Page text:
The gravitational pull of his two young sons was too strong to ignore any longer. It’s time for Chase Utley to come home.
The 39-year-old second baseman, whose gritty play and veteran leadership have played an integral role in the Dodgers’ success since the summer of 2015, announced Friday that he will retire at the end of this season.
“I came over here and transitioned to a part-time player — it was new to me, but I took it in stride and really enjoyed it,” Utley, the former Philadelphia Phillies star, said at a Dodger Stadium news conference packed with teammates, coaches, front-office executives and media members.
“I’m also a part-time strength coach, a part-time pitching coach, occasionally a part-time catching coach as well as a part-time general manager. But the thing I’m having the most difficult time with is being a part-time dad. That’s really the reason why I’m shutting it down, because I’m ready to be a full-time dad.”
Utley and his wife, Jennifer, have two sons, Ben, 6, and Max, 3. As the six-time All-Star’s role was reduced from starter in 2016 to platoon player in 2017 to part-time starter and pinch-hitter this season, the emotional tug of his boys grew.
As Utley contemplated retirement, he knew he did not want to make a preseason announcement or go on any farewell tours. “That’s not really my style,” he said. Nor did he want to “ride off into the sunset,” as he said.
He decided this last week to announce his intentions before the All-Star break.
“I’ve played for some amazing coaches, some unbelievable managers, front-office staffs that want to win,” Utley said. “I feel like I owe it to them to let them know what’s on my mind. I’m going into the last chapter of my baseball career with enthusiasm, excitement and a clear mind, which is important.”
Utley, arguably the game’s best second baseman during the bulk of his career, has a lifetime .276 average and .825 on-base-plus-slugging percentage with 259 home runs and 1,025 RBIs.
During a stretch from 2005 to 2014 in Philadelphia, Utley hit .288 with an .866 OPS, 213 homers, 313 doubles and 808 RBIs and accumulated a Baseball Reference wins above replacement of 59.6, the second-best mark among position players behind Albert Pujols (67.6).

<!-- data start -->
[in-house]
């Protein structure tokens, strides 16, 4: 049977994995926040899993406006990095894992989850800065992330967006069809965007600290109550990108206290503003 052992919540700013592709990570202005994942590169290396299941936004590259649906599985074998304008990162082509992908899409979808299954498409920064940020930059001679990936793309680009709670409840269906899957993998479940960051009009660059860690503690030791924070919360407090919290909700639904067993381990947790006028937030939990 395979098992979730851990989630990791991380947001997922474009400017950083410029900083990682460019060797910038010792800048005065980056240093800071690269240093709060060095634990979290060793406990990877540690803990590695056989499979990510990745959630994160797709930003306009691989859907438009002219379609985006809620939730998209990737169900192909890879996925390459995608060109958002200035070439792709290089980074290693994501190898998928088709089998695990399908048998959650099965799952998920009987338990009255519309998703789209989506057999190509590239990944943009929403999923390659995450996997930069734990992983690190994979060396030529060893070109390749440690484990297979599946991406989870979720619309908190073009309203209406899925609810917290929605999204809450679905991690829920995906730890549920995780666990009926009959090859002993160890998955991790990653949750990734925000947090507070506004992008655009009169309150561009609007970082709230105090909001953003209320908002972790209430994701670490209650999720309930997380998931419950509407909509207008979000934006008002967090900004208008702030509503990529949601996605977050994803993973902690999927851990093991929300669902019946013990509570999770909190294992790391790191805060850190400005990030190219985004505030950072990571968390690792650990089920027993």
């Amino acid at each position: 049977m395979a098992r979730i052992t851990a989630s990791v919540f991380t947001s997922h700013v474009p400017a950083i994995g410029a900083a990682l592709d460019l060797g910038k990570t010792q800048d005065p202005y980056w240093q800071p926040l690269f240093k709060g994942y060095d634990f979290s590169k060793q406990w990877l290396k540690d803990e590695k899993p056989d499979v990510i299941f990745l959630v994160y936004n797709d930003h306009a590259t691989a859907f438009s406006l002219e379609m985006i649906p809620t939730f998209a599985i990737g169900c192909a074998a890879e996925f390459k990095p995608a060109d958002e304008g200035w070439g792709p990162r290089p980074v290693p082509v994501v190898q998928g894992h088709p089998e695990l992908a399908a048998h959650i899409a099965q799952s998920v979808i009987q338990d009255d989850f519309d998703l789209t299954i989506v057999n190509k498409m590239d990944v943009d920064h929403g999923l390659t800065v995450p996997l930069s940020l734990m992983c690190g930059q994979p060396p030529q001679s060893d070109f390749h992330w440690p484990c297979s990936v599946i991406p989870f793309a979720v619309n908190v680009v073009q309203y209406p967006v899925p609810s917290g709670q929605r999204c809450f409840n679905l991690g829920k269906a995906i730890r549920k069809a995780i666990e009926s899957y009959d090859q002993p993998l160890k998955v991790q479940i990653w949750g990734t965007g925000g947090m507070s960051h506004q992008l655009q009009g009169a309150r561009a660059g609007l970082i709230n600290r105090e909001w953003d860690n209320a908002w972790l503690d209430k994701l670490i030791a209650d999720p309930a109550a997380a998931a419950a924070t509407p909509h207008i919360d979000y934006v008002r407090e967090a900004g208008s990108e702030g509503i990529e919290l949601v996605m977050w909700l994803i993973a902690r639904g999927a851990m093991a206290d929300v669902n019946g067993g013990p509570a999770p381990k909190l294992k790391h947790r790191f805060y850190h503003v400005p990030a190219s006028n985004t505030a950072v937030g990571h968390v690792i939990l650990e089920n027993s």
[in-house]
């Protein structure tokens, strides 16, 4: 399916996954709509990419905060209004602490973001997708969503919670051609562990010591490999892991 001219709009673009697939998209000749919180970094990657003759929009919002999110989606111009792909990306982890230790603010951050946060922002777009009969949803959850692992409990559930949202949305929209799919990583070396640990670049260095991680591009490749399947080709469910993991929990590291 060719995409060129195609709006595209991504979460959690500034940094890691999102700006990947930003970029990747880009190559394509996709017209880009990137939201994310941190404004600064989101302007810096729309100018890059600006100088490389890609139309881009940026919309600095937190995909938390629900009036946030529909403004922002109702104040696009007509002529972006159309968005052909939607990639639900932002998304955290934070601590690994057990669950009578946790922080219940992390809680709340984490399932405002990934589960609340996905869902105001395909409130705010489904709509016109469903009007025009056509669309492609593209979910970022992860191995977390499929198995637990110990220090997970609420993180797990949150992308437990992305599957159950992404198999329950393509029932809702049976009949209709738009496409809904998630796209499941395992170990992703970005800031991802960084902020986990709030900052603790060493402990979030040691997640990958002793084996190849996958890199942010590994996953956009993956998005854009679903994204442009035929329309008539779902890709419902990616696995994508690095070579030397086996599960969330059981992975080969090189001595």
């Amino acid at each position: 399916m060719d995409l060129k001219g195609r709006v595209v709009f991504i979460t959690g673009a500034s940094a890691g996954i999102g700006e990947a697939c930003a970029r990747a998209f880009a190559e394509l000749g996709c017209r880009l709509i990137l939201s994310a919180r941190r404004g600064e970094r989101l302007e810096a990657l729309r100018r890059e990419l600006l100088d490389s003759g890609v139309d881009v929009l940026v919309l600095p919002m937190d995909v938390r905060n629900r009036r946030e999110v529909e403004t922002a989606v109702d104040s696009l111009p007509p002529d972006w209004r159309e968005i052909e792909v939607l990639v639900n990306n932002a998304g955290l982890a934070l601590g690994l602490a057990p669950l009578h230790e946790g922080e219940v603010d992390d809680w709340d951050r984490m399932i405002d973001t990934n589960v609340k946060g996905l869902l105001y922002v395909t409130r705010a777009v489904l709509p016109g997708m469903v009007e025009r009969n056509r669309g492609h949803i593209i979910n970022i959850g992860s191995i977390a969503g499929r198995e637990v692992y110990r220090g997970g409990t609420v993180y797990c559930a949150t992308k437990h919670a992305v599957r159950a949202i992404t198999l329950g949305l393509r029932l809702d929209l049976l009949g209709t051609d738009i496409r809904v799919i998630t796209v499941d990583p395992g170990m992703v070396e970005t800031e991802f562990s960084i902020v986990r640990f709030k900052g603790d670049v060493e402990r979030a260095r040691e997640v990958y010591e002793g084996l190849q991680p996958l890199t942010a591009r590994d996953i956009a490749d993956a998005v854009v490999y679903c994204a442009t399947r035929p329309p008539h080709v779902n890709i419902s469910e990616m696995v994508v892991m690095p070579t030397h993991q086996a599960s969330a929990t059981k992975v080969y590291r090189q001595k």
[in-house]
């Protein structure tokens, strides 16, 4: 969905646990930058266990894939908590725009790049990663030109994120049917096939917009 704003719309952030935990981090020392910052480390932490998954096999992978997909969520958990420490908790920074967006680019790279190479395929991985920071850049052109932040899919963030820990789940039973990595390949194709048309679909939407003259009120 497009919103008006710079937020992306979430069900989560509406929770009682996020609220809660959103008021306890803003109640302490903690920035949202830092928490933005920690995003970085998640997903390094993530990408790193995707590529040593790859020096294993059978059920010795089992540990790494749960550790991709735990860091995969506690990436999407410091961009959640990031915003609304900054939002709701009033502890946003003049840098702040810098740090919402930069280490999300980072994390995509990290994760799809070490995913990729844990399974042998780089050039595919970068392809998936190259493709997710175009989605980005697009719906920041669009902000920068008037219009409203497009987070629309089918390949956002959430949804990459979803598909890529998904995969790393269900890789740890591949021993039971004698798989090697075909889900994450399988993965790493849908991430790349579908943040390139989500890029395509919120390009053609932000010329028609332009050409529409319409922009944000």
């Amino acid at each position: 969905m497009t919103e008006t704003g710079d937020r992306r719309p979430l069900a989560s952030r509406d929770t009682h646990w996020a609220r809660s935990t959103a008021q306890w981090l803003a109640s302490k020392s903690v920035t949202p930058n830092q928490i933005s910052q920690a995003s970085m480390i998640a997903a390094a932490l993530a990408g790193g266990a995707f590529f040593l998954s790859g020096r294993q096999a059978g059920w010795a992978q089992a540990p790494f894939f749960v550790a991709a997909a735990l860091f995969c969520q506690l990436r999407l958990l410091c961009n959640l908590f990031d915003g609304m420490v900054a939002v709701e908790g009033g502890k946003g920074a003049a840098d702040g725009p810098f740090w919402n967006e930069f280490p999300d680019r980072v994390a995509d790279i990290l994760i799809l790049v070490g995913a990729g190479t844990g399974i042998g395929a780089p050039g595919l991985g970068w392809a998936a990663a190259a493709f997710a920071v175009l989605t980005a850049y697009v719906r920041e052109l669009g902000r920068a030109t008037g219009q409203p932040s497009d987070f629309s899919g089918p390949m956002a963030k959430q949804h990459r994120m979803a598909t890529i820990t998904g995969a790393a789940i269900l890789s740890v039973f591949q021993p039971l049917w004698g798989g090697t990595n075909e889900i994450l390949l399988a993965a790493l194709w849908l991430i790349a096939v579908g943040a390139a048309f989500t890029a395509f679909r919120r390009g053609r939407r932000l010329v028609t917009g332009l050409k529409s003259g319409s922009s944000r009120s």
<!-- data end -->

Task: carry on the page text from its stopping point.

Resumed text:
The former Long Beach Poly High star has been hit by 201 pitches, seventh-most in history and a testament to his willingness to absorb pain for the good of the team.
“For me,” said Andrew Friedman, president of baseball operations, “this is a no-brainer Hall of Famer.”
Utley teamed with shortstop Jimmy Rollins to lead the Phillies to the World Series title in 2008, a season in which Utley hit .292 with 33 homers and 104 RBIs. Utley had five homers and eight RBIs in a 2009 World Series loss to the New York Yankees.
The Dodgers will play three games at Philadelphia starting July 23, which was a factor in the timing of Utley’s decision.
“There are a lot of different tools that help guys perform at this level, and one of those is confidence,” Utley said. “Philadelphia fans really brought that confidence out in me. If I was 0 for 4 or four for four, they were always cheering for me, always supporting me, and that really helped me become a better player.”
The Dodgers acquired Utley on Aug. 19, 2015. Though he hit .202 in the final 34 games, he made his presence felt in Game 2 of the National League division series with a vicious late slide that broke the leg of New York Mets shortstop Ruben Tejada.
Utley hit .252 with a .716 OPS in 138 games in 2016 and .236 with a .728 OPS in 127 games in 2017.
After signing a two-year, $2-million deal, he has played in 57 games, 30starts, this season, losing playing time to Max Muncy and Enrique Hernandez. He was batting .231 with one homer and 14 RBIs entering Friday.
“For like 10 years, he was pretty much the best player in baseball,” Hernandez said. “I’m just super fortunate to have been able to call him my teammate for 31/2 years.”
Third baseman Justin Turner, who tweaked his groin area Thursday, did not start Friday. Manager Dave Roberts said he was available to pinch-hit. Turner might not start he final two games before the All-Star break.
“He’s day-to-day,” Roberts said, “but I’m not going to put him in any position to make it worse.”